Key Takeaways with Craig

Happy New Year and welcome to In FOCUS 2024!  We hope all of our readers enjoyed the holiday season and are ready for another exciting year.  In today’s Key Takeaways section, we look back at 2023 in a format that should be familiar to regular readers. 

In many of the markets we looked at, including Equities, FX, Interest Rates,  Gold and WTI Crude Oil, we saw spikes in volatility in March after the Silicon Valley Bank failure and then again in October when US 10-Year Treasury yields had climbed to 5%.  However, towards the end of November and through December, US Treasury Yields began to fall and Equity prices rallied in a move that was accentuated during the last couple weeks of the year after the FOMC meeting that ended on December 14th.  Ultimately, after the dust had settled on a busy 2023, here are some of the highlights of net price and volatility changes in 2023 in some of CME’s major products, compiled using CVOL and QuikStrike data. 

  • US Equity Indexes rallied sharply and implied volatility fell.  E-mini Nasaq-100 futures prices were up by over 50% while volatility in the options fell by about 44%.  E-mini S&PP 500 futures rose by nearly 25% while implied volatility in the options was nearly cut in half. 
  • After reaching a yearly high of over $90 per barrel in late September, WTI Crude Oil had fallen to near $70 by the end of the year, down 11% from last December.  CVOL was down by about 17% in the options. 
  • As US Treasury Yields declined at the end of the year, Gold futures prices rallied and wound up about 13% higher at the end of the year and near all time highs.  CVOL was nearly unchanged from the previous December. 
  • Similar to Gold, Euro FX futures prices rallied at the end of the year and were up 3% versus the US Dollar.  CVOL was about 27% lower than it was a year earlier. 
  • Somewhat remarkably, given all the volatility during most of 2023, the Micro 10-Year Yield wound up just about where it started.  However, as we’ve mentioned, that came after a lot of back and forth movement. 
  • Finally, Bitcoin futures price appreciation stole the show, up a whopping 157% on the year while implied volatility in the options had risen from 48% to 65%.

So that’s a wrap on 2023 and we’re on to 2024 which has begun with lower equity prices, higher yields and generally higher volatility… at least on the first day!

Today's Future Price Action

Traders Resources

The information in the market commentaries have been obtained from sources believed to be reliable, but we do not guarantee its accuracy and expressly disclaim all liability. Neither the information nor any opinions expressed therein constitutes a solicitation of the purchase or sale of any futures or options contracts. The information on this site compiled by CME Group is for general purposes only. All information and data herein is provided as-is. Additionally, all examples on this site are hypothetical situations, used for explanation purposes only, and should not be considered investment advice or the results of actual market experience. CME Group assumes no responsibility for any errors or omissions. CME Group, its affiliates and any third party information and content providers expressly disclaim all liability with respect to the information and data contained herein including without limitation, any liability with respect to the accuracy or completeness of any data. You use the data herein solely at your own risk. All data and information provided herein is not intended for trading purposes or for trading advice. All matters pertaining to rules and specifications herein are made subject to and superseded by official CME, CBOT, NYMEX and COMEX rules. Current rules should be consulted in all cases concerning contract specifications.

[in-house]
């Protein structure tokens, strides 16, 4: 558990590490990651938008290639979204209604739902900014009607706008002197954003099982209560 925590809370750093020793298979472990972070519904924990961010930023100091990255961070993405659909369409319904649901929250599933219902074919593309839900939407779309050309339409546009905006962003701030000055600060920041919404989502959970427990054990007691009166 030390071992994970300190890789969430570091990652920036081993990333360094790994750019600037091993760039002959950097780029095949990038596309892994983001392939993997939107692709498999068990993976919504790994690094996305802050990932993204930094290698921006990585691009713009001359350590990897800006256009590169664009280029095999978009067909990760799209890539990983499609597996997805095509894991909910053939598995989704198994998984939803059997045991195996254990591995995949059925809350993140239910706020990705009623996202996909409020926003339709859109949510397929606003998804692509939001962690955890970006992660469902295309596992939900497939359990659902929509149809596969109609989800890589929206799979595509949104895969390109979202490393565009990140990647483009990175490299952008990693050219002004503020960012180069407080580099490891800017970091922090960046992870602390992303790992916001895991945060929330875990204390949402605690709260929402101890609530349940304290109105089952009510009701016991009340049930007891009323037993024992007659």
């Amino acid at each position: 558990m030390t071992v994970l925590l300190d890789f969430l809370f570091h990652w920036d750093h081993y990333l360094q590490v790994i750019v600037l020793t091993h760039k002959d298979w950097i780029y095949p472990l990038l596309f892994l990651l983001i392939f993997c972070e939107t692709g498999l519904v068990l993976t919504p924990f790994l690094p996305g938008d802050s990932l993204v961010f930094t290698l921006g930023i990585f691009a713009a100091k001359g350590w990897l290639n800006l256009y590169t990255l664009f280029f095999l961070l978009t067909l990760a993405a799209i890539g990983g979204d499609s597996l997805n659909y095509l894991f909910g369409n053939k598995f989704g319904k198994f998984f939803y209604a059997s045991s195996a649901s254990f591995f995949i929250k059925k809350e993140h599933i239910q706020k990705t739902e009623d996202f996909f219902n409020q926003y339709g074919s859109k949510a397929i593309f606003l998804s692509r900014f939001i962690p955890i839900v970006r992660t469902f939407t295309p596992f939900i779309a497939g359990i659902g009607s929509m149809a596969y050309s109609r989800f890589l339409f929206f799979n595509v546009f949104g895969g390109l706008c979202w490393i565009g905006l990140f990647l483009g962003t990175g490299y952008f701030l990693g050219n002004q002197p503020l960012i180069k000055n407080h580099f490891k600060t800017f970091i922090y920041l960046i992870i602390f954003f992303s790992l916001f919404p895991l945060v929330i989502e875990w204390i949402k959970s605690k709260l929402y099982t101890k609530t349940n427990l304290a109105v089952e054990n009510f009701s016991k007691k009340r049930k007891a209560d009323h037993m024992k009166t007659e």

Neither futures trading nor swaps trading are suitable for all investors, and each involves the risk of loss. Due to the leveraged nature of futures trading and swaps trading, it is possible to lose more than the amount deposited in a position. Therefore, traders should not deposit more funds than they can afford to lose without negatively affecting their lifestyles. A trader cannot expect to profit on each trade, and should only devote a small amount of their available funds to each trade. All references to options refer to options on futures.

Past performance is not necessarily indicative of future performance.

CME Group, the Globe Logo, Chicago Mercantile Exchange, Globex and CME are trademarks of Chicago Mercantile Exchange Inc. CBOT is the trademark of the Board of Trade of the City of Chicago, Inc. NYMEX is the trademark of the New York Mercantile Exchange, Inc. COMEX is a trademark of Commodity Exchange, Inc. All other marks are the property of their respective owners. Each of Chicago Mercantile Exchange Inc. (ARBN 103 432 391), The Board of Trade of the City of Chicago Inc (ARBN 110 594 459), the New York Mercantile Exchange Inc (ARBN 113 929 436) and Commodity Exchange, Inc. (ARBN 622 016 193) is a registered foreign company in Australia and holds an Australian market licence.

This site does not constitute a prospectus, product disclosure statement or legal advice, nor is it a recommendation to buy, sell or retain any specific investment or to utilise or refrain from utilising any particular service. Readers should consult their legal advisors for legal advice in connection with the matters covered on this site.

CME Group is the world’s leading derivatives marketplace. The company is comprised of four Designated Contract Markets (DCMs). 
Further information on each exchange's rules and product listings can be found by clicking on the links to CME, CBOT, NYMEX and COMEX.

© 2024 CME Group Inc. All rights reserved.